Propylene glycol, also known as propane-1,2-diol and trimethyl glycol, may sound like some sort of fuel. The odorless and tasteless liquid is actually an organic compound. It’s the primary substance in antifreeze, but it’s also contained other things that you might use every day.

Though it’s a liquid, propylene glycol absorbs water. This makes it useful in medicines, cosmetics, and food products. You also can find it in:

  • toothpaste
  • deodorant
  • disinfecting gel
  • shaving cream
  • fragrances

Propylene Glycol in Food

Propylene glycol can be used as a food additive. It’s also used during food processing, for example, when extracting vanilla from vanilla beans. But its most common use is as a humectant. Humectants are substances that keep food moist to prolong shelf life.

Despite its abundance, propylene glycol’s use in food raises concerns. This is primarily because of what else it’s associated with. Propylene glycol is used to make antifreeze, airplane de-icing fluid, and brake fluids. It’s also used to make polyester and paints, and can even be found in fog machines and e-cigarettes.

When you look at it that way, propylene glycol sounds like something you’d prefer to keep in your garage, not your kitchen.

The U.S. Food and Drug Administration (FDA) has given propylene glycol a “generally recognized as safe” designation and the Agency for Toxic Substances and Disease Registry (ATSDR) gives it a “no cancer” classification. But the U.S. allows for higher concentration than the European Union. In 2014, batches of Fireball Whisky had to be recalled in Europe because of the concentration of propylene glycol it contained.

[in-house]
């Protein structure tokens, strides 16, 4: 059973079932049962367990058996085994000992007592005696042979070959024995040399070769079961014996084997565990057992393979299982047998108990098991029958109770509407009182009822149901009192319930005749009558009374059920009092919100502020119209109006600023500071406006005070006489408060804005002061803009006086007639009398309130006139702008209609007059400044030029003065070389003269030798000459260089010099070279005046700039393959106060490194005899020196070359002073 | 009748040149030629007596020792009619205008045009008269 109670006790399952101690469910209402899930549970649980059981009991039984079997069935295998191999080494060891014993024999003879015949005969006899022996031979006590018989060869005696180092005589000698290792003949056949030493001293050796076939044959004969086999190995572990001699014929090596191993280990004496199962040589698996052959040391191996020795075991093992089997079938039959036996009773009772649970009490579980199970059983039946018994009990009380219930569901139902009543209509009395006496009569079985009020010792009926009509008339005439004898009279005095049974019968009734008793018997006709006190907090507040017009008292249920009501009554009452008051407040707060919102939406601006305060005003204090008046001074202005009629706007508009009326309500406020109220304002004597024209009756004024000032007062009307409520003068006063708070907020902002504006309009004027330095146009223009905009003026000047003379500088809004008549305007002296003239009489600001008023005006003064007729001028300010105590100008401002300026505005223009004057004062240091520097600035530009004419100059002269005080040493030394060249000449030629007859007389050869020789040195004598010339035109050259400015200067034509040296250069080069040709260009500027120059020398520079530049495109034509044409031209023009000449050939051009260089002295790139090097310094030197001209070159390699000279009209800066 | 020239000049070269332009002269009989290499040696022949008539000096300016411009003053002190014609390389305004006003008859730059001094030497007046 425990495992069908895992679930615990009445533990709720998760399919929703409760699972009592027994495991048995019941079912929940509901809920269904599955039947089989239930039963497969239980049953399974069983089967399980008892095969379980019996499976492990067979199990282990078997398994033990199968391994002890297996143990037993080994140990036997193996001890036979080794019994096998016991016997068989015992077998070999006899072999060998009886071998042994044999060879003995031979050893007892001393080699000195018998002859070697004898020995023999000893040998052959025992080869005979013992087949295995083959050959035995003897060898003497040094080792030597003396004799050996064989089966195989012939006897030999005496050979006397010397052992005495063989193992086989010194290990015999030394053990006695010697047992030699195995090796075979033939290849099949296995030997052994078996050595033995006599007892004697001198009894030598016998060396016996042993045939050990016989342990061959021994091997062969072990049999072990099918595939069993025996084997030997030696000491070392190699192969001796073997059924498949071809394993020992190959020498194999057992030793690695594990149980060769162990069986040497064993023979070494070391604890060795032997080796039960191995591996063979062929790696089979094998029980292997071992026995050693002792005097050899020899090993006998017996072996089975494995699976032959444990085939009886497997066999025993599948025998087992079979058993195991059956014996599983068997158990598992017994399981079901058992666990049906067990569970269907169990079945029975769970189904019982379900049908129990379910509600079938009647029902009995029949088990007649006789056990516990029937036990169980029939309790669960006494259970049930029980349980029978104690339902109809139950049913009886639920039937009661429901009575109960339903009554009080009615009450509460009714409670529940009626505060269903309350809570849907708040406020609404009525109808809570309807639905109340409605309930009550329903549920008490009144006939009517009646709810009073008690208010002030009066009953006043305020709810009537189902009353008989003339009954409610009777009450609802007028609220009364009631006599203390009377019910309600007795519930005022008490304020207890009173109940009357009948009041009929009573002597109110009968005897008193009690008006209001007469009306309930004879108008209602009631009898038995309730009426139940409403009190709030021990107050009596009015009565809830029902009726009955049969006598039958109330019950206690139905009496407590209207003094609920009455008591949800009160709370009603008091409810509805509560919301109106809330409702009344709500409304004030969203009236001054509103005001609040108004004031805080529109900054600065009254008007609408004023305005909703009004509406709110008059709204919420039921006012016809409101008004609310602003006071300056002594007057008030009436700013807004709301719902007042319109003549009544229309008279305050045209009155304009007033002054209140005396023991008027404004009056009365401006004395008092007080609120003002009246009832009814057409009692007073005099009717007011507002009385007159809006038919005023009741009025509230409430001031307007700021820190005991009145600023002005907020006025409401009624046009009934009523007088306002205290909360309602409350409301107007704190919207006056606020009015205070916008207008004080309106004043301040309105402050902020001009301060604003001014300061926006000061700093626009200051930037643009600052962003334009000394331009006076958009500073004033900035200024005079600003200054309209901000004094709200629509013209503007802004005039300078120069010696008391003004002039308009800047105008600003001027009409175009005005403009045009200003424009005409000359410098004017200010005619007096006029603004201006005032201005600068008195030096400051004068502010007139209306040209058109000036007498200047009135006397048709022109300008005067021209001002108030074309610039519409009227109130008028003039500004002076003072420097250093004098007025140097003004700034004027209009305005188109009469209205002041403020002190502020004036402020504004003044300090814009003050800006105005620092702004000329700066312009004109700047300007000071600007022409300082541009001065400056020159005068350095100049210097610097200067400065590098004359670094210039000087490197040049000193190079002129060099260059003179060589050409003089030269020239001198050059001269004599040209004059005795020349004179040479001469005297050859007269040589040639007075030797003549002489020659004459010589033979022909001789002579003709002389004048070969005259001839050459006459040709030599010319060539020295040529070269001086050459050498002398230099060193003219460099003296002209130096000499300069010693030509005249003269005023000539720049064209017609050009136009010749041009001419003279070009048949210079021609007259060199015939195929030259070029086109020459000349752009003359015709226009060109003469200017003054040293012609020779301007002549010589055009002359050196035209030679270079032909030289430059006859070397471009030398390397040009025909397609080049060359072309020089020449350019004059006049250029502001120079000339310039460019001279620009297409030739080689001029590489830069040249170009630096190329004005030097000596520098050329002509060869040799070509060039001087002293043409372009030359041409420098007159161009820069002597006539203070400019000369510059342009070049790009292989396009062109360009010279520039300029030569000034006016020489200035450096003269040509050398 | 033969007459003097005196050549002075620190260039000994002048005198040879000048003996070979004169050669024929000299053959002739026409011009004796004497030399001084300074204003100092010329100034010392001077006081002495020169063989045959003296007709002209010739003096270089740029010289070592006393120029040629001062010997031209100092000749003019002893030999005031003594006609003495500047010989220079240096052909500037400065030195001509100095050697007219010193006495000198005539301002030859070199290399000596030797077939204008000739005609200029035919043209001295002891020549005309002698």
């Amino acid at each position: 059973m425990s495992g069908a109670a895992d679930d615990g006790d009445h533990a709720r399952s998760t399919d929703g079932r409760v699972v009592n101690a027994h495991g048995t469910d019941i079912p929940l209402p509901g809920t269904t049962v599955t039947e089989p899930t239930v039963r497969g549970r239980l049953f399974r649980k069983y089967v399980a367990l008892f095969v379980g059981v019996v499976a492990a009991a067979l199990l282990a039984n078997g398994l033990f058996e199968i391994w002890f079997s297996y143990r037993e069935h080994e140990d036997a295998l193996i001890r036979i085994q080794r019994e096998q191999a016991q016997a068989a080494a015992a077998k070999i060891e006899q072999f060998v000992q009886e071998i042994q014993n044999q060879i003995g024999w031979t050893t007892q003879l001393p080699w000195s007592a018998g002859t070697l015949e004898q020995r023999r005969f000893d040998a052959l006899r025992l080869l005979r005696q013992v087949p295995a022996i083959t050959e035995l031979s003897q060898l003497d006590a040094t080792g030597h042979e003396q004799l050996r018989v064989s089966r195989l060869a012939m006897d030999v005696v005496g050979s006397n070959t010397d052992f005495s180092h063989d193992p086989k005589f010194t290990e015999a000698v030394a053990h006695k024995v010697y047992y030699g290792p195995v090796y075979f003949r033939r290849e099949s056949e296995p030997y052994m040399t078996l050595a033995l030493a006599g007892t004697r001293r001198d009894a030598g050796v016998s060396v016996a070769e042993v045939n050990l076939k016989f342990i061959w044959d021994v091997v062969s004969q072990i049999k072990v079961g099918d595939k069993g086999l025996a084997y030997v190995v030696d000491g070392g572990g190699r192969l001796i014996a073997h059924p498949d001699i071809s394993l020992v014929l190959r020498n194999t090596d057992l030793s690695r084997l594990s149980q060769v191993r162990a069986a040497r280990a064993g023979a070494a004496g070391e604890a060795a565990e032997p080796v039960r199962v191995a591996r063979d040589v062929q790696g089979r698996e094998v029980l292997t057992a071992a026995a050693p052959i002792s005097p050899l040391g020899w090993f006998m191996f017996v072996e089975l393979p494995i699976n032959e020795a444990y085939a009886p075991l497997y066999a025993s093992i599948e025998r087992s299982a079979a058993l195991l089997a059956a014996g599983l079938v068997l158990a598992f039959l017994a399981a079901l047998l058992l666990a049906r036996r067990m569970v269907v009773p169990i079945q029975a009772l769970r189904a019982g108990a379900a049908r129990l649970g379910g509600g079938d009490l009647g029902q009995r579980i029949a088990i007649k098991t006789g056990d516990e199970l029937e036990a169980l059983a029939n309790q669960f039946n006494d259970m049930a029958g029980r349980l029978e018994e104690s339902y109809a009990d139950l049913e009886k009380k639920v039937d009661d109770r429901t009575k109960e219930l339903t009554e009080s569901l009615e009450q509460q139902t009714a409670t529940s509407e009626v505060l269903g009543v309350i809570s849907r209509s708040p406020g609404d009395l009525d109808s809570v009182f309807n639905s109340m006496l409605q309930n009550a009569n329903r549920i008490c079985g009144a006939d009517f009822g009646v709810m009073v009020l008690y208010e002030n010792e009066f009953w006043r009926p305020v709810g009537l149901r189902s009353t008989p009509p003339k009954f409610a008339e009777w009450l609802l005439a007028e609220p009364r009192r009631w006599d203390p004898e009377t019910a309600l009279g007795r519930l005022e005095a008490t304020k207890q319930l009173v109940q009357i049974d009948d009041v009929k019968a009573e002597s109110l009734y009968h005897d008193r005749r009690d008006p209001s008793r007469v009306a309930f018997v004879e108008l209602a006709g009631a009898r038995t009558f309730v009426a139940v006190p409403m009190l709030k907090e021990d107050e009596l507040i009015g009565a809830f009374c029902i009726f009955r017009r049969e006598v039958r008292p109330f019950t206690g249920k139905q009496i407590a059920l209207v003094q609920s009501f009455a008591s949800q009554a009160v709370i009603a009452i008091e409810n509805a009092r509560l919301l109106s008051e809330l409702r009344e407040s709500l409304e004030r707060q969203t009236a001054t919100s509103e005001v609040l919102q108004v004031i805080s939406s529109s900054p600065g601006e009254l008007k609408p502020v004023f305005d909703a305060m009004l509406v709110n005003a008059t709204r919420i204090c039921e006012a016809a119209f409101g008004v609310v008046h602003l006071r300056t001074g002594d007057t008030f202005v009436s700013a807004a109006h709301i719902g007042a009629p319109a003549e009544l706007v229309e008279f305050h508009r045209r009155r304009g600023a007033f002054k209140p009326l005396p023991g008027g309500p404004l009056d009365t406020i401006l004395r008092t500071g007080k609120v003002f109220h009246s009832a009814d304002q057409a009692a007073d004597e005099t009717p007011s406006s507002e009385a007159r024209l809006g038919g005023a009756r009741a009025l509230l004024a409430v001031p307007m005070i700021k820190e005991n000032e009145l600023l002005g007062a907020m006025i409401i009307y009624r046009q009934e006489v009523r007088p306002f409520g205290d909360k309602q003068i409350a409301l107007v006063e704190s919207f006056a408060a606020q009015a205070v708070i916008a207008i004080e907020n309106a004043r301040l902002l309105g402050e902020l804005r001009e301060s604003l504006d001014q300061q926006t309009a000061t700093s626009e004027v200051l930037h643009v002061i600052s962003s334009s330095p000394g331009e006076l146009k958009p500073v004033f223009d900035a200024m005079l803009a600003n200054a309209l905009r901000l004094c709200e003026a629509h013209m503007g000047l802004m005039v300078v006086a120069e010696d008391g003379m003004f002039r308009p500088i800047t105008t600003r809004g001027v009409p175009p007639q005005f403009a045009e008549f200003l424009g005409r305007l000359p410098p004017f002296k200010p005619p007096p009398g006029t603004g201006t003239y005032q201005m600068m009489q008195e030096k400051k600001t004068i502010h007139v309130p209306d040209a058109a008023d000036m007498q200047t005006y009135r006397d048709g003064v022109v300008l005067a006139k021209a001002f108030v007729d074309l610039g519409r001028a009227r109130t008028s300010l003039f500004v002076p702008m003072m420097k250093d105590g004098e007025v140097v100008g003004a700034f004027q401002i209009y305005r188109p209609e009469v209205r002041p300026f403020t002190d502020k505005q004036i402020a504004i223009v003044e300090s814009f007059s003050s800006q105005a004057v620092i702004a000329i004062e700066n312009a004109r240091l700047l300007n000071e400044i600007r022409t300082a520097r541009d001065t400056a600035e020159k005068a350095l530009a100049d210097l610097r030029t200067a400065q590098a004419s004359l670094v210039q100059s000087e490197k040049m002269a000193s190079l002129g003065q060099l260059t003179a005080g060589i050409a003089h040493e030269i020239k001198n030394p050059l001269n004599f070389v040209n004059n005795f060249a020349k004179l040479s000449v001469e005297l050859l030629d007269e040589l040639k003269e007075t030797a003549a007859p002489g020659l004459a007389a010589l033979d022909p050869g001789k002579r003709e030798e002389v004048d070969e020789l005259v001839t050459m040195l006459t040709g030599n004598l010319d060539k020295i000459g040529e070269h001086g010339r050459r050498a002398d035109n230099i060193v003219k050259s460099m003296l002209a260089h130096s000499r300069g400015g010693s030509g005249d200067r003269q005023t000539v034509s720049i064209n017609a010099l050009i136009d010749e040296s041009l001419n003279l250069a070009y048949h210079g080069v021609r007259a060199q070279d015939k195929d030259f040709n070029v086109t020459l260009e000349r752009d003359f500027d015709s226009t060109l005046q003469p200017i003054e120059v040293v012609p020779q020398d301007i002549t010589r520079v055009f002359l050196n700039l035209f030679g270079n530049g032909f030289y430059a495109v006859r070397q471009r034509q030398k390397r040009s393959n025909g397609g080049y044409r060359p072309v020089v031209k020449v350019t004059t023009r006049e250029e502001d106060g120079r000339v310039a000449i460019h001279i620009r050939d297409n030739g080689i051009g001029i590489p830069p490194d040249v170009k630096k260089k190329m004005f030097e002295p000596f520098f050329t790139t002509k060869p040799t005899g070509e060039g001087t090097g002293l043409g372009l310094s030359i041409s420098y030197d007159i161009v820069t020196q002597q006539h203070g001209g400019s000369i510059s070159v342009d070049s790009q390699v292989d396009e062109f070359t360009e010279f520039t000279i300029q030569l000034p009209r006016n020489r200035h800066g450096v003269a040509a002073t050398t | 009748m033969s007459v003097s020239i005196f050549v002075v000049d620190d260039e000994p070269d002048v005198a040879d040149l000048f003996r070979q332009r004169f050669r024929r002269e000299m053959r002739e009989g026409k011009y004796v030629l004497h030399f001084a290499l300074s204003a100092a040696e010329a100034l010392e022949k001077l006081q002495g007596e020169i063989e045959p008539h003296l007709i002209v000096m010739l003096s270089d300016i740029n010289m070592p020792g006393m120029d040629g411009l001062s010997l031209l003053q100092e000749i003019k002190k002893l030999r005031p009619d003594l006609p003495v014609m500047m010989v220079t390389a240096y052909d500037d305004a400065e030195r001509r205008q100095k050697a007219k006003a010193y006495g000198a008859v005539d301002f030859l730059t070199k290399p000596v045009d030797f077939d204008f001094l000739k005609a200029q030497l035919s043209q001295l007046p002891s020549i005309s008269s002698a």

The World Health Organization says the acceptable dietary intake of propylene glycol is 25mg for every kilogram of body weight. The concentration of propylene glycol in U.S. foods can range from less than 0.001 percent (ex. eggs) and up to 15 percent (some seasonings and flavorings).

Studies in humans have shown that consuming 175-200 mg/kg of propylene glycol for 23 days showed no adverse effects.

When Does It Become Toxic?

While there’s no evidence that propylene glycol is unsafe, its cousin, ethylene glycol, is mildly toxic to humans. In large doses, ethylene glycol can cause seizures, renal failure, and other complications. This is because harmful crystals form as the body processes it. However, few cases of ethylene glycol poisoning have been reported. Those that have been reported involved rapidly infused intravenous injections of medications with high concentrations of the substance.

Propylene glycol, however, doesn’t create such crystals. It doesn’t appear to have any negative effects on your health, though the ATSDR notes that frequent skin exposure can irritate the skin. Some research also suggests that in high doses, it may contribute to cell death in the central nervous system.

Contact your local poison control center if you have accidentally ingested large amounts of propylene glycol.